On Friday 7th August, Netflix unveiled Club de Cuervos, their first Spanish-language original series. A comedy drama that shows us the locker room, breaking the vital rule of sport, the show gives us an insight into life on and off the field for a Mexican football team.
In a dead town in Mexico, the local football team is the redemption everyone is looking for. The Cuervos of Nuevo Toledo are in the top tier of the Mexican league but when their president suddenly passes away, everything could be undone at the hands of his children who are at war for the open presidency position.
Much like a division in football, Club de Cuervos has a whole league of themes at play ranging from nepotism, sexuality, corruption, infidelity and sexism. If you follow football closely you will be able to understand the struggle the creative team have gone through to replicate specific attributes, proving that art does really imitate life in this comedy drama. An example of this is when the team goes through an ordeal to bring in a prolific goal scorer, someone who can really put the team on the map, but he has an attitude that none of his previous managers have appreciated, making him sound a lot like Mario Balotelli, Liverpool’s own.
The issue with having so many themes and only a 13 episode season is that Club de Cuervos falls flat by taking on too much, occasionally making it feel more like a soap opera. This often leaves the show without a definitive style, changing what it wants to do. For the entirety of one episode, the format even turns into a mockumentary which contrasts with the other 12 episodes.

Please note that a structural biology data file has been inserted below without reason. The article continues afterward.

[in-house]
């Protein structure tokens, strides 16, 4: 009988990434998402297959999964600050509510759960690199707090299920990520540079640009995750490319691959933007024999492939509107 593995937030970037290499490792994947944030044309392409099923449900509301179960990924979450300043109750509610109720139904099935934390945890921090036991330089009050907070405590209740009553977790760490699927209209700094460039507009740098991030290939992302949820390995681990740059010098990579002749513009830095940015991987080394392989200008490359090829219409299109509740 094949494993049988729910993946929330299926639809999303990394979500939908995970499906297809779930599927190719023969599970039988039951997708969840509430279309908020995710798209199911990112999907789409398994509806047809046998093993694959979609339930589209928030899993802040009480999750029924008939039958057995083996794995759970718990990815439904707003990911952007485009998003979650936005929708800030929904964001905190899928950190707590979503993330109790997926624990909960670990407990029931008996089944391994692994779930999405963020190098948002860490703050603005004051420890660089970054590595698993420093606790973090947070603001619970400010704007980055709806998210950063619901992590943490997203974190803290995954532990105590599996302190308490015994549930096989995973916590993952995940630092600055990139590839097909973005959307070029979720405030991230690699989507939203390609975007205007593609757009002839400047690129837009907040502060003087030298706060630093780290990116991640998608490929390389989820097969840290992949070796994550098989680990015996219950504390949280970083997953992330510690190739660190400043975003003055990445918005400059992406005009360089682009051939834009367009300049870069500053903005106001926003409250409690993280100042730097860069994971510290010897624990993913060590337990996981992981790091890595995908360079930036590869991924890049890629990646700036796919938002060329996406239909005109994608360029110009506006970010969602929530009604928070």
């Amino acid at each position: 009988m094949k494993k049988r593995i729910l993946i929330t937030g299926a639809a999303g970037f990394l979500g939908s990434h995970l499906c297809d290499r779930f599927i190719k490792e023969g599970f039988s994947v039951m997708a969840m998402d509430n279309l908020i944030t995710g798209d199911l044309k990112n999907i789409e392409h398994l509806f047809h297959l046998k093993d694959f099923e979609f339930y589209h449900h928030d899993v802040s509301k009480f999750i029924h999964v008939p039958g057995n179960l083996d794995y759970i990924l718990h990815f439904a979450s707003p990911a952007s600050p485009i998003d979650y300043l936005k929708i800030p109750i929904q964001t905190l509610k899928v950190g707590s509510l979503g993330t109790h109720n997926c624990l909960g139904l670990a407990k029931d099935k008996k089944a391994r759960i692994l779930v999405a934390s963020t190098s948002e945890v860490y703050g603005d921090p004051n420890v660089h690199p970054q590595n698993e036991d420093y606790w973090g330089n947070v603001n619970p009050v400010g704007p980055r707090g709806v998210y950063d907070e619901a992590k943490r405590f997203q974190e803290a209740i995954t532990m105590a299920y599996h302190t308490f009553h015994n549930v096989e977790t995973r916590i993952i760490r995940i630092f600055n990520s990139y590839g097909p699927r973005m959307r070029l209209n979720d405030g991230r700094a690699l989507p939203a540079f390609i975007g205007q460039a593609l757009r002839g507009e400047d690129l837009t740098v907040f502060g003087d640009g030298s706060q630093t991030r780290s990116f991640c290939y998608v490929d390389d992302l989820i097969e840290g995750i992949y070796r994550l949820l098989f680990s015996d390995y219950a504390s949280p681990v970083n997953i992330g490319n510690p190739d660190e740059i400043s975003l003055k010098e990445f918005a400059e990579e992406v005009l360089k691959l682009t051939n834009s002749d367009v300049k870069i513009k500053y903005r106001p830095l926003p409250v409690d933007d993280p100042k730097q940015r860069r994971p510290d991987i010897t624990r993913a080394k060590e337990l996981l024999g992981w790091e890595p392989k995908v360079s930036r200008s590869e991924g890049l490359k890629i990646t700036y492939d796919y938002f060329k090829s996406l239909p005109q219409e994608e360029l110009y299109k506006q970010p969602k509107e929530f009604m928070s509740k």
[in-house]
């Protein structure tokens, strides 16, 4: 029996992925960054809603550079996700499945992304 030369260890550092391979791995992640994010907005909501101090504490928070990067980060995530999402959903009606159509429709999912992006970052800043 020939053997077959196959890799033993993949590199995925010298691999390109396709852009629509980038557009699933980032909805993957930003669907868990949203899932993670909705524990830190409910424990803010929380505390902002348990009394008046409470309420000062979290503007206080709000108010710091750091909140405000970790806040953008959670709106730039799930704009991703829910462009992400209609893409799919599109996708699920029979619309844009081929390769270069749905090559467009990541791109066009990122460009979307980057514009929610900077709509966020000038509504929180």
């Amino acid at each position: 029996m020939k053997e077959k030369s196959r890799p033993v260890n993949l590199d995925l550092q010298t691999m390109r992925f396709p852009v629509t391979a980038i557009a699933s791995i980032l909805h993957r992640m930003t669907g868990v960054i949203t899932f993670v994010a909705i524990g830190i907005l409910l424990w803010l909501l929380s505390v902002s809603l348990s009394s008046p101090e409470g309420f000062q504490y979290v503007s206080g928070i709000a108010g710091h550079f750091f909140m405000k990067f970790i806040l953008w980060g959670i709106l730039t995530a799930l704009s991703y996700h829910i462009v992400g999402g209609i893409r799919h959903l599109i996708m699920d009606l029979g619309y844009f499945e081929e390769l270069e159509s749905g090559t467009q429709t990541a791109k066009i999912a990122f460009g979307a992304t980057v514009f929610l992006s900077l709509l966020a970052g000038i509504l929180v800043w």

Thankfully, there are some brighter areas to this series, such as the comedy moments that genuinely made me laugh. Also, the cast often do a great job at bringing their characters to life, most notably the three main cast members. Luis Gerardo Méndez and Mariana Treviño play rivalling siblings Chava, the egotistical entrepreneur desperate to live up to his father’s expectations, and Isabel, the devoted hard worker, respectively. Both are wonderful in the show, especially Treviño who brings new life to the tale of a woman dealing with sexism in the workplace. Daniel Giménez plays his part of Felix Domingo with ease, a sort of Malcolm Tucker character who really runs the Cuervos but likes to hide back in the shadows.
An unexpected piece of beauty within the show is its theme music; I worry about anyone who doesn’t have the desire to get up and dance.
With a series that brings television and football together, two things close to my heart, I doubt that the show will ever find its feet. Though it has all the qualities to be great, it fails to reach those heights a first season needs, leaving you with nothing but a new favourite song to dance embarrassingly to.
Did you enjoy the first season of Club de Cuervos?
Comment with your thoughts.